Giuseppe Gavazza: Photo of the Arsenale, Venice, Italy.
By Giuseppe Gavazza
“Talking about music is like dancing about architecture”
I'm discovering that this phrase is a very controversial quotation: Google it, and you will see that it has many possible authors, like Frank Zappa, Steve Martin, William S. Burroughs, Elvis Costello, Charles Mingus, Thelonious Monk, Nick Lowe, Miles Davis, George Carlin, John Cage, Laurie Anderson. . . .
Well: I'm writing about architecture. Does that mean I'm - slowly - dancing about music?
If so, it sounds good.
In truth I'm here writing about architecture and sound/music and I remember I had this phrase—which I was convinced came from Frank Zappa - dancing in my mind, like a Giga con ritornello, when I was walking the long path across the multi-stylistically old-fashioned green village of the Giardini and the wonderful, fascinating, and huge L-shaped brick building of the Arsenale, which are the two main venues for the 12th Venice Architecture Biennale.
I have visited many editions of both the Architecture Biennale and the Art Biennale exhibitions over the years, and I definitely prefer the architectural biennial to the art biennial: I found it more appealing, living, linked to contemporaneity and reality.
Wandering along the Giardini and Arsenale paths, I plugged on my digital audio recorder and my stereo headphones experiencing, as usual, an audio exploration of the soundscape, fading natural and artificial sounds.
Walking with microphones and earbuds provides an uncommon perception of the audio environment: the distance between natural and artificial (i.e., speaker generated) sounds declines. Of course, this is because all sounds (both natural and artificial) arrive at our ears through the headphone's loudspeakers: hearing the world through sound technology would be comparable to looking at the world through video glasses. This levelling of audio inputs give us a precise perspective on the integration of ambient and art(ificial) sounds.
Sound in art exhibition
More and more sound fills exhibition spaces, but rarely have I come across organic interactions with real spaces. It is different to see and listen to a multimedia work conceived by an artist or an architect for a public showing:
- in a huge brick cathedral-like space like the Arsenale (looking and listening at muffled, liquid reflections of light and the sounds of the lagoon outside) or
- in a Le Corbusier-like concrete building in the Giardini (giardini means gardens: trees and singing birds, steps on lawn and gravel) or
- in a white luminous space of a new modern urban art gallery (smothered urban basso continuo noise)
Each circumstance changes our perception of the work.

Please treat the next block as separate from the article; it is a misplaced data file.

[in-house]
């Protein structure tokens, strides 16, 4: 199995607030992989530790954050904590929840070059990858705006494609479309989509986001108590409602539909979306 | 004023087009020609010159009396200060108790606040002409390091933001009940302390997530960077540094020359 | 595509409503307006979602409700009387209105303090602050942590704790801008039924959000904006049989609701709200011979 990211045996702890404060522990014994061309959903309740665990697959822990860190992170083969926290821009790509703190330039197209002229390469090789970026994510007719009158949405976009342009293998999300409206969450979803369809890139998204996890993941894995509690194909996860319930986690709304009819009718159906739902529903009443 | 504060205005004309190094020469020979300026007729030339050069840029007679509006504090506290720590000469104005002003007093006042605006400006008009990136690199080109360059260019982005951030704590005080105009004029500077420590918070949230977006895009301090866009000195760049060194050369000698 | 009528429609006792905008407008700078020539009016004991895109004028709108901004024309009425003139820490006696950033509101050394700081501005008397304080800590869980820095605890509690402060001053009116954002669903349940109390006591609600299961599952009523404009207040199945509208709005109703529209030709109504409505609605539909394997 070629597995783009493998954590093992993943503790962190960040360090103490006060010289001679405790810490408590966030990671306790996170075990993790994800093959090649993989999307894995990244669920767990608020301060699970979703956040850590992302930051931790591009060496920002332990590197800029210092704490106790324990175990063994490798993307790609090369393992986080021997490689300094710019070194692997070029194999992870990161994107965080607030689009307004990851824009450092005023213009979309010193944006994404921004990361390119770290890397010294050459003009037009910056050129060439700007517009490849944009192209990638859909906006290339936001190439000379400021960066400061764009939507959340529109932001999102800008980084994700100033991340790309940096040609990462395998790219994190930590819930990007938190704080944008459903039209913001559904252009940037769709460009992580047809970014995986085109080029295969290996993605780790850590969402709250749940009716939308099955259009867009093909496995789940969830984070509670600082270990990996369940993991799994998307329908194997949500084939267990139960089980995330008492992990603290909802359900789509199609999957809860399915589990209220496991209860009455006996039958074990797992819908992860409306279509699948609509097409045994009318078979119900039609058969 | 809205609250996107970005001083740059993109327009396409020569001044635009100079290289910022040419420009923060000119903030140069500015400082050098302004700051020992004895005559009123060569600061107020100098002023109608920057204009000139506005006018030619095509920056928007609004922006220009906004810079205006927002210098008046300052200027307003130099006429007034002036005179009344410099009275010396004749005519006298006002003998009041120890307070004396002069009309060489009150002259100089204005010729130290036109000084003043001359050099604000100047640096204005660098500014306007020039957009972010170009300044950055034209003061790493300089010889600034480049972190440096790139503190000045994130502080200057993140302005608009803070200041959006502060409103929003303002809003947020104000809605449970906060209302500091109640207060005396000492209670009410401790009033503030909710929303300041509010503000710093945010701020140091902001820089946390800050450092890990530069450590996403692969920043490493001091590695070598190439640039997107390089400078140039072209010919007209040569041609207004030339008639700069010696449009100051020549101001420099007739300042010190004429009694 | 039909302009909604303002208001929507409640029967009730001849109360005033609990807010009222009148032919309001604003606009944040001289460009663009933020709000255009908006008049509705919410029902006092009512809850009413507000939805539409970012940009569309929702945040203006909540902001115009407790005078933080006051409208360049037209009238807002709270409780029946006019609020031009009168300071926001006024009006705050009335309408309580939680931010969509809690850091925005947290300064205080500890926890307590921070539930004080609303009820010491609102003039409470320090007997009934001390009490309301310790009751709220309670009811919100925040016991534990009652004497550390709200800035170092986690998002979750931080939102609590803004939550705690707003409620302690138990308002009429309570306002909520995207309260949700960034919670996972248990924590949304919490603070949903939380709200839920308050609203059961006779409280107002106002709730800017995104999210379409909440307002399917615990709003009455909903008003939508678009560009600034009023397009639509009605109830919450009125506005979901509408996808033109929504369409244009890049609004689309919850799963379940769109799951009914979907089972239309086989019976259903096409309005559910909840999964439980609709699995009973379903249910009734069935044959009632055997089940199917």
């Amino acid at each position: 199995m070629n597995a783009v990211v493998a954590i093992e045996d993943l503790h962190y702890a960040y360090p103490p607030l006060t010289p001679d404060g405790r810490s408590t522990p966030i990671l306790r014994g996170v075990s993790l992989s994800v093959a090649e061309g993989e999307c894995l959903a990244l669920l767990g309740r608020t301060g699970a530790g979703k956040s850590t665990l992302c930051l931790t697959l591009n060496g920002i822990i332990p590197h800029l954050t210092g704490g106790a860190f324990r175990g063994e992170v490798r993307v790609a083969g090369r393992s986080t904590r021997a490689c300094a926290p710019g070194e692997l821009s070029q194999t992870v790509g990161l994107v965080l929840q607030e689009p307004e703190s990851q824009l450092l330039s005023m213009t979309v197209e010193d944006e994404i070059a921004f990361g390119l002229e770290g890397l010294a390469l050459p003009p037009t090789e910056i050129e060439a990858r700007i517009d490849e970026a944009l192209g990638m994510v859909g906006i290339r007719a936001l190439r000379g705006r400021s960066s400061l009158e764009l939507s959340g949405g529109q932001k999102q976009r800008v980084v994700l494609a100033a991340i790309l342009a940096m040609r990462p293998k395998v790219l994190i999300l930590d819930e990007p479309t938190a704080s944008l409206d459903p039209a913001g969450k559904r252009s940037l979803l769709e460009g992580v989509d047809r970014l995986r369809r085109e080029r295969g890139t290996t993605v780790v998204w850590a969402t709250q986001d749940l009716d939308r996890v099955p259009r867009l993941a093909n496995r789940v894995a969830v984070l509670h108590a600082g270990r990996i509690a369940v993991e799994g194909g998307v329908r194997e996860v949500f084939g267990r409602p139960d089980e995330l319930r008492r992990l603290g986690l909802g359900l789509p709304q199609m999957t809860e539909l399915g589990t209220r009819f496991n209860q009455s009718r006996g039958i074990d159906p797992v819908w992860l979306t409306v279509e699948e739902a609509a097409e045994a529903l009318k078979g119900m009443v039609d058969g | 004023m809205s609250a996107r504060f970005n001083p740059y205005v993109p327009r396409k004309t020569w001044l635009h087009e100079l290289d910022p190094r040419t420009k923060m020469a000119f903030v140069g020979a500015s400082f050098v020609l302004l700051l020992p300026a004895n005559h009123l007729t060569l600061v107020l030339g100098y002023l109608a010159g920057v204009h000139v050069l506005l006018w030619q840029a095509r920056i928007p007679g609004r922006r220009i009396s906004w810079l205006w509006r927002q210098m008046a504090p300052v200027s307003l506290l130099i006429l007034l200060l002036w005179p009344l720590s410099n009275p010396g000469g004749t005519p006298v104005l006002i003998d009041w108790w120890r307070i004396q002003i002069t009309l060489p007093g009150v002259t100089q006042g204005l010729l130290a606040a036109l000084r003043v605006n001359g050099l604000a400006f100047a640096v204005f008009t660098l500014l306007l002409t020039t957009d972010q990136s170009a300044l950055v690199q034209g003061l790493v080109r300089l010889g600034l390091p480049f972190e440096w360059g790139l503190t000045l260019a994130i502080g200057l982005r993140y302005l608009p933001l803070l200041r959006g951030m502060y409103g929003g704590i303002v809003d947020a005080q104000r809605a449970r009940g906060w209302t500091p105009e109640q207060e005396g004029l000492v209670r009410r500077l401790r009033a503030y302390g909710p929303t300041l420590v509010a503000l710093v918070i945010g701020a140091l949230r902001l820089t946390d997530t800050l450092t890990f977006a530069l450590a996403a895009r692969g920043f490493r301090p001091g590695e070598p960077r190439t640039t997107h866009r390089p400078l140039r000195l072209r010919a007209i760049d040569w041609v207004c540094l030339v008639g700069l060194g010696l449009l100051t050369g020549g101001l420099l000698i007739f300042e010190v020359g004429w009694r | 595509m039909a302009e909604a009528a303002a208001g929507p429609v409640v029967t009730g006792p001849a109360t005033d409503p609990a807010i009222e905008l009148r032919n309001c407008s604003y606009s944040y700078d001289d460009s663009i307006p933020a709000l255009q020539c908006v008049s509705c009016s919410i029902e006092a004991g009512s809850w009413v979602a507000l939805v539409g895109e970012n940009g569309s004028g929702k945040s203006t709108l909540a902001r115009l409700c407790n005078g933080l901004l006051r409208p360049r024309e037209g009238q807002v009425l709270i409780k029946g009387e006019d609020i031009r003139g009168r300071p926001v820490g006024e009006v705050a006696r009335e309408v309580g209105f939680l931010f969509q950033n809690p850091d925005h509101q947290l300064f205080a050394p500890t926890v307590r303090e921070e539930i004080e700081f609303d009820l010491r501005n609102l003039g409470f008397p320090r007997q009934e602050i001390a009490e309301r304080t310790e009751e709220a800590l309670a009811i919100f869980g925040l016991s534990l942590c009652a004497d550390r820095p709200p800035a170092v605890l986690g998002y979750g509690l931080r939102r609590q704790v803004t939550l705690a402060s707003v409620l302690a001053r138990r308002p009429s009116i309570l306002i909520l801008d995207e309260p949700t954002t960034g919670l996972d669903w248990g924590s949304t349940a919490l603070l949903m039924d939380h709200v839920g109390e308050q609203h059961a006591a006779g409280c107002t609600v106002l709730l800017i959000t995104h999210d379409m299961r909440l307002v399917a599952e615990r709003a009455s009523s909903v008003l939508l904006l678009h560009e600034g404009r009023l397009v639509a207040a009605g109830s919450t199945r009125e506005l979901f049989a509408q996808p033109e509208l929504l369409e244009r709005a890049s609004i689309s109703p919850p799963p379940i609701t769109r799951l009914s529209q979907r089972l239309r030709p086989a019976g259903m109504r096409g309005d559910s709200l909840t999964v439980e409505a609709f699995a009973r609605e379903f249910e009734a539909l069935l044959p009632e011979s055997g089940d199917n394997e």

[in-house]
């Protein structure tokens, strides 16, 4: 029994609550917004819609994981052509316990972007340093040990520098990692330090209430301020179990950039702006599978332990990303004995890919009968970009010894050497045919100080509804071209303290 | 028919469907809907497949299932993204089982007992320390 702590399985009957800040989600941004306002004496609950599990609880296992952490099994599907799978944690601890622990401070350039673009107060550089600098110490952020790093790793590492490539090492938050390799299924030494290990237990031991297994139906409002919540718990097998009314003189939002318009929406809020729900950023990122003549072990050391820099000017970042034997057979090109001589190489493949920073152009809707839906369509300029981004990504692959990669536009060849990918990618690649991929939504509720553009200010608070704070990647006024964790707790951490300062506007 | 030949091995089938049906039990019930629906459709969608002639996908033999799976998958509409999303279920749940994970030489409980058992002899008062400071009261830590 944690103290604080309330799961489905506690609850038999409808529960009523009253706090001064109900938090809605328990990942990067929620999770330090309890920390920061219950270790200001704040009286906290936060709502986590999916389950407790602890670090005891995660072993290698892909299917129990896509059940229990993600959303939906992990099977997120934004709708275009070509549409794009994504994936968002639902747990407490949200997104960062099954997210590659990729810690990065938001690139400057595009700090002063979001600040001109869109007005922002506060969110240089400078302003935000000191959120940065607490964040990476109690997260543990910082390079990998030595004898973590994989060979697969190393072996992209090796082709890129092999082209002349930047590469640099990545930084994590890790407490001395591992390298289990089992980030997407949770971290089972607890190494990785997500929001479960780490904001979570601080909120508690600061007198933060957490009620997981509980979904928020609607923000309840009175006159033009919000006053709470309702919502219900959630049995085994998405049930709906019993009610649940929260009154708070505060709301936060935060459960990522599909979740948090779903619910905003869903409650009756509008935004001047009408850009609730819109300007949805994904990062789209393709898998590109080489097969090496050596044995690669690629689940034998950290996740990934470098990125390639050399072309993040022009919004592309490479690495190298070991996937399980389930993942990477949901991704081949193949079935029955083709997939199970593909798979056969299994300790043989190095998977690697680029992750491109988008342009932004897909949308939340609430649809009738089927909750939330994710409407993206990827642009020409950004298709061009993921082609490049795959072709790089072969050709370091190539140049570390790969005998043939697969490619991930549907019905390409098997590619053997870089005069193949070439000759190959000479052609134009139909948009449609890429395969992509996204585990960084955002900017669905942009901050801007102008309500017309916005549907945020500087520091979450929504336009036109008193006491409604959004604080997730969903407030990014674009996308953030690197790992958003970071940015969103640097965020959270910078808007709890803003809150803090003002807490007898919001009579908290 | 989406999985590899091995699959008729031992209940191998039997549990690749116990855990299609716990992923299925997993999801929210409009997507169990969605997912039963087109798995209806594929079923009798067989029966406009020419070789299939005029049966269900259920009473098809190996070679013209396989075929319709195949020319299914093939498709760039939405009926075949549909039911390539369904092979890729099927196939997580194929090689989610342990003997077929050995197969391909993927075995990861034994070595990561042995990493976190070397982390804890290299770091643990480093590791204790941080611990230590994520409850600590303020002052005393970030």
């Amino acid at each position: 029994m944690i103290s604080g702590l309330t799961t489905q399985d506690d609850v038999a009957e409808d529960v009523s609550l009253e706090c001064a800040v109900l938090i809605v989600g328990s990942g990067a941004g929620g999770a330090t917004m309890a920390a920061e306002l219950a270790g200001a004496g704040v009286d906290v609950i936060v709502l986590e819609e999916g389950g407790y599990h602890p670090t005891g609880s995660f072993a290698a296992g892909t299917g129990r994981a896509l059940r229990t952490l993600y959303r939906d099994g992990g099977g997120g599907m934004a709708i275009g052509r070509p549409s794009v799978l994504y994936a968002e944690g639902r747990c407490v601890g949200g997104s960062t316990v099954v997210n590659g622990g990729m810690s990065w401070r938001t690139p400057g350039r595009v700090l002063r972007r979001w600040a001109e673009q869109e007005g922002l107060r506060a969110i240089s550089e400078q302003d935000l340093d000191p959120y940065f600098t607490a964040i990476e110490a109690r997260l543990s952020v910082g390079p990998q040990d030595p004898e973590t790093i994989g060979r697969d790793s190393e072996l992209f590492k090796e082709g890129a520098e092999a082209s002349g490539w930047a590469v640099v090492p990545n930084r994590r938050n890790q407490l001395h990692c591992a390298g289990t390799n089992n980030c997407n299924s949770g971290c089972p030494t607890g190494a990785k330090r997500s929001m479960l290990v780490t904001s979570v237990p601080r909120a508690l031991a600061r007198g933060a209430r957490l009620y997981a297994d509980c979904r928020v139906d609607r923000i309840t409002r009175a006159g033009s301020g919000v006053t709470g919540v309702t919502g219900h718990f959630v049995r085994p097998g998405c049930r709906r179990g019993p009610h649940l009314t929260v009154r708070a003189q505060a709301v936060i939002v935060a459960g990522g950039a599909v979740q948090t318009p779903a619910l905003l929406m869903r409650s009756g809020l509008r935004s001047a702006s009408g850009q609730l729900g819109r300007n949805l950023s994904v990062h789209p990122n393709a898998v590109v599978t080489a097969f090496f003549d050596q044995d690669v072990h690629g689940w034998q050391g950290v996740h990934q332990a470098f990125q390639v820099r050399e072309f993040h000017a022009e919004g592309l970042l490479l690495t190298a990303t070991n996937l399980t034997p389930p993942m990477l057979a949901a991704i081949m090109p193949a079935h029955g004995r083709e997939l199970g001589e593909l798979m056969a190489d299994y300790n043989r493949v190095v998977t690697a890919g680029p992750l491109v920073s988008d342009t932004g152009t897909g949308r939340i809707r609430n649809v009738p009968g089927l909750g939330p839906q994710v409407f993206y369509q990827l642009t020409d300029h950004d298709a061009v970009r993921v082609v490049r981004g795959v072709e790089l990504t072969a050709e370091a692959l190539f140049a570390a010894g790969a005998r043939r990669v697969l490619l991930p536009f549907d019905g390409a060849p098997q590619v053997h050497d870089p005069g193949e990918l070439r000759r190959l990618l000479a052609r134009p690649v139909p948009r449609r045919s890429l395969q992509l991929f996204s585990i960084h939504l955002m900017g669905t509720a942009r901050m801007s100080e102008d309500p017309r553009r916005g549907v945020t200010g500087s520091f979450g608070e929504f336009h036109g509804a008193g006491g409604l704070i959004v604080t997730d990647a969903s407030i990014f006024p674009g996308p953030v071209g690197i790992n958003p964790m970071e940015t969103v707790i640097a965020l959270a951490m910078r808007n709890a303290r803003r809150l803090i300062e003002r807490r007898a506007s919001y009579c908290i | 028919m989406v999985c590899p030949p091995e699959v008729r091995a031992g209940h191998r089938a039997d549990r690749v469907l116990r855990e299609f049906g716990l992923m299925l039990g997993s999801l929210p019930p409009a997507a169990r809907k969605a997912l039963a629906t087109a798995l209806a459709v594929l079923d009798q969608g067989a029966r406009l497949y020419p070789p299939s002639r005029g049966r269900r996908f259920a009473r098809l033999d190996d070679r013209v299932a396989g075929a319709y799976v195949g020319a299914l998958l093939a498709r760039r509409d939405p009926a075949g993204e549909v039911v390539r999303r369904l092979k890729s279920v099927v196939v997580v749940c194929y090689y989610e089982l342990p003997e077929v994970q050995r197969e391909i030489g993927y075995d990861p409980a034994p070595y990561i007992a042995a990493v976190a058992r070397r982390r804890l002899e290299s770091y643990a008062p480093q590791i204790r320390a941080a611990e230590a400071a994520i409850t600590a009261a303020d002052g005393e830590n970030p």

This attention to site-specificity happens more and more – though it seems to happen more in architectural exhibitions than in art exhibitions – but it concerning visual spaces and only rarely takes sound into consideration. It seems artists (and architects) seldom seek to make their works truly resonatewith the spaces where these work will be presented and received.
Maybe the classical idea of music is one reason for this. A music composition is a sonorous work that is self-defined and autonomous from the sounds around it: it is not by chance that architects have created spaces for music rather then composers’ creating music for spaces. Probably this last case happens only in church with sacred organ and choral music, but since this concerns God it is not a ordinary human situation.
Classically a musical work, a composition, is not a “piece of sound” but a score: written pages of instruction to produce - in a specific place, ideally a concert hall – precise sounds; pages written in a very specialized “alphabet” for high skilled specialists on special instruments. But in the last century, with recorded and artificial sounds, many things have changed.
Photo by Giuseppe Gavazza, Wall Plan.
Visitors interact (1*) with the exposition's architecture/architecture's expositions
The organizers of the Architectural Biennale do not seem to have fully considered that visitors to an exposition will both see and listen in ways specific to the site (place and space). Beyond that, by inhabiting the site with their bodies and voices they become co-authors of the exhibition.
The title of Architecture Biennale 2010 is: “People meet in Architecture” and Kazuyo Sejima, Director of 2010 Architecture Biennale, writes:
“As an architect, I feel it is part of our profession to use “space” as a medium to express our thoughts. (….) Space is not solely designed by architects but rather that built forms are realized through collaborations with other professionals. Likewise, the users of a building, play a large role, the determine both the practically of a building and have a chance to join in the creative process. Thus, in the Venice Biennale, visitors are important collaborators”
Meeting people at the Architecture Biennale strengthens Kazuyo Sejima statement: architecture is spaces where people meet.
But a statement by Paolo Baratta, President of la Biennale di Venezia reports:
“An architecture exhibition can help by using their language. This is not only documentation but also visual excitement, which leads to perceiving and considerating new possibilities that differ from the everyday and the usual.”
As the phrase “Visual excitement”: suggests, architecture reflects the dominance of the visual in our era.
Please try to go to listen an exhibit, simply with your natural ears if you have no handy audio recorder + earbuds: this could be a revealing experience.
Giuseppe Gavazza, October 2010
1* - interact : communicate, interface, connect, cooperate; meet, socialize, mix, be in contact, have dealings, work together
Giuseppe Gavazza is a composer who lives and works in Turin, Italy.